By Oregon Family Farm Association,
Although record-breaking September rainfall has curbed much of the danger from wildfires, the moisture proved too little for dry drought-damaged communities in eastern and southern Oregon, according to the Oregonian/Oregon Live.
The 2021 wildfire season has ended in five of the Oregon Department of Forestry’s 10 districts, removing restrictions on industrial operations and fire watches in those forests, but the threat remains in still dry districts of southern and eastern Oregon.
Larry O’Neill, an Oregon State University professor, said the rainfall provided a good start to the wet season but did little to alleviate drought conditions in hard-hit regions.
Forecasters predict above-average autumn rainfall, but such prognostications a year ago never materialized, O’Neill said.
Deer-hunting season also can increase the number of forest fires, according to fire weather meteorologist John Saltenberger of the Northwest Interagency Coordination Center in Portland. But as fall rains come, the risk of widespread wildfires decreases.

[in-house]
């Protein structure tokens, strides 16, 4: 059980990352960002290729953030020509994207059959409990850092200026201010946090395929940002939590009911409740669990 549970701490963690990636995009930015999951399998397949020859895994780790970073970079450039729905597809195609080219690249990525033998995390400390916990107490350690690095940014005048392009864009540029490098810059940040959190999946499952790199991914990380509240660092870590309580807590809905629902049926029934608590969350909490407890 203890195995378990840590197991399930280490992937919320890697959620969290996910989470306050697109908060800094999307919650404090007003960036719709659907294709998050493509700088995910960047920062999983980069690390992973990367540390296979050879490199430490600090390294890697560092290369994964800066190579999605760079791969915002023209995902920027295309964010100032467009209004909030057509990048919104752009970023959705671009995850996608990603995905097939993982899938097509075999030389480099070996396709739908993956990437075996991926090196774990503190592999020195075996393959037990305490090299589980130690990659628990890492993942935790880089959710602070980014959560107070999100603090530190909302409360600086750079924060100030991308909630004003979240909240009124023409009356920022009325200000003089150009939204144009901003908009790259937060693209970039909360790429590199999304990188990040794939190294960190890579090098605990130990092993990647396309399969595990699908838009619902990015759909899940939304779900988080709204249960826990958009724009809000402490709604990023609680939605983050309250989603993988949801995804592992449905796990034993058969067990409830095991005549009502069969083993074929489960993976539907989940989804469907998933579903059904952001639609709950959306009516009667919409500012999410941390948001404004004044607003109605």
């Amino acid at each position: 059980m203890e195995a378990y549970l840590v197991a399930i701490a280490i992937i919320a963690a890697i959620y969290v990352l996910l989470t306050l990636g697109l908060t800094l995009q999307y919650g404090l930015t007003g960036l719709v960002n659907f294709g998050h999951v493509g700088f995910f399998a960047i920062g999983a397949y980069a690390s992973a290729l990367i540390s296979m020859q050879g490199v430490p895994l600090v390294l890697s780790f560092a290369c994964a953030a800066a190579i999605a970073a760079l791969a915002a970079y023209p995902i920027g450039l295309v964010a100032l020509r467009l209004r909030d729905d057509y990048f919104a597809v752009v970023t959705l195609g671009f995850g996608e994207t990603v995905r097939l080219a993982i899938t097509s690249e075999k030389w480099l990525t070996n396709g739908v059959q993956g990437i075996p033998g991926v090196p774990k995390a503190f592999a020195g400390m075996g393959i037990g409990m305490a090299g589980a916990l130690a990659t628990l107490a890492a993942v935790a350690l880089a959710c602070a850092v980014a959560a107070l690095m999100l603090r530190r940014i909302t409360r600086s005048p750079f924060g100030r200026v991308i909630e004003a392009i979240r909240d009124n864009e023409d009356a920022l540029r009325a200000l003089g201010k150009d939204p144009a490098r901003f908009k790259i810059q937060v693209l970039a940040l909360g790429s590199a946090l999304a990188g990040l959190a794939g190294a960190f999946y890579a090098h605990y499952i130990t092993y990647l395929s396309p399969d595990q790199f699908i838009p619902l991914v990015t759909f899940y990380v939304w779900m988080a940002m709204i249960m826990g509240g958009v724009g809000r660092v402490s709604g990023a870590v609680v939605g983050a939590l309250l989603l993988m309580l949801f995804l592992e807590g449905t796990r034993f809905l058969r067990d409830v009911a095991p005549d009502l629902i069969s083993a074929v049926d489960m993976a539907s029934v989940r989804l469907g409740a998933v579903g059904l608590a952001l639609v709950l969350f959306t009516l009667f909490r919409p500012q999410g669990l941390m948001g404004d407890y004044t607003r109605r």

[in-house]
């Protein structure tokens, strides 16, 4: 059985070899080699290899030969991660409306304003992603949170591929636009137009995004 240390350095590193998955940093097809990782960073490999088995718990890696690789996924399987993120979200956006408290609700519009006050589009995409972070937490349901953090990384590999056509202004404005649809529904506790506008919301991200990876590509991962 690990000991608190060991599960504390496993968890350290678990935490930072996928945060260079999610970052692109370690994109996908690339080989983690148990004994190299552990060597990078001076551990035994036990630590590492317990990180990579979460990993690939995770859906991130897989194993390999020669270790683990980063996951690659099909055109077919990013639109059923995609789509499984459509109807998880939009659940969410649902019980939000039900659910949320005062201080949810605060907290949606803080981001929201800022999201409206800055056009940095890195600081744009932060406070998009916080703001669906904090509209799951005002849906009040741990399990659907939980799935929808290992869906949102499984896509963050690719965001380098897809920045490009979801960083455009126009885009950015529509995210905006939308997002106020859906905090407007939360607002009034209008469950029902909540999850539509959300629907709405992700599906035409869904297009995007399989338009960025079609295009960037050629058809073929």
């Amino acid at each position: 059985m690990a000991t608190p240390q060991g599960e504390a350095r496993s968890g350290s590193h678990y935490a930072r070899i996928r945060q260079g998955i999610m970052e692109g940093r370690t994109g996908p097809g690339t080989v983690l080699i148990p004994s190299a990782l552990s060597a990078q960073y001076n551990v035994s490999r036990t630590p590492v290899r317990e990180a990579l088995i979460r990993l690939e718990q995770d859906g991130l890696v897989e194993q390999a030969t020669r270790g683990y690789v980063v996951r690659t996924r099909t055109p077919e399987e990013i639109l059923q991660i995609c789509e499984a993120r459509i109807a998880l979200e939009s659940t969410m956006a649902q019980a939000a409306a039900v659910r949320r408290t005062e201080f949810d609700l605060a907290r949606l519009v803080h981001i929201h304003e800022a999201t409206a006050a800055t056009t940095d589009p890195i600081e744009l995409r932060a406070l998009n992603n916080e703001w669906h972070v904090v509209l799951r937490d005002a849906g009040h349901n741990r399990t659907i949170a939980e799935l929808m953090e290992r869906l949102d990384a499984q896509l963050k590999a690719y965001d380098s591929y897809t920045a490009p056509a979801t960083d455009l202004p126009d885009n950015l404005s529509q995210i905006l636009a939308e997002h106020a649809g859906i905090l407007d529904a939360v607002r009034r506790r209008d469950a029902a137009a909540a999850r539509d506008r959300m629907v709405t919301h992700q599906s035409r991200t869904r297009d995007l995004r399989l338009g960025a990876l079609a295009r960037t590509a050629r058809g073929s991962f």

So far in 2021, Oregon has seen 1,863 fires burn more than 800,000 acres and destroy at least 91 homes, making it one of the state’s worst wildfire seasons. The Bootleg fire, the fourth largest in the state’s history, destroyed 413,765 acres. A falling tree killed a firefighter battling the Middle Fork wildfires east of Eugene.
However, this year pales in comparison to the destructive 2020 season, when almost 2,000 wildfires burned more than a million acres, destroyed 4,132 homes, and killed nine people, which President Joe Biden declared a federal emergency.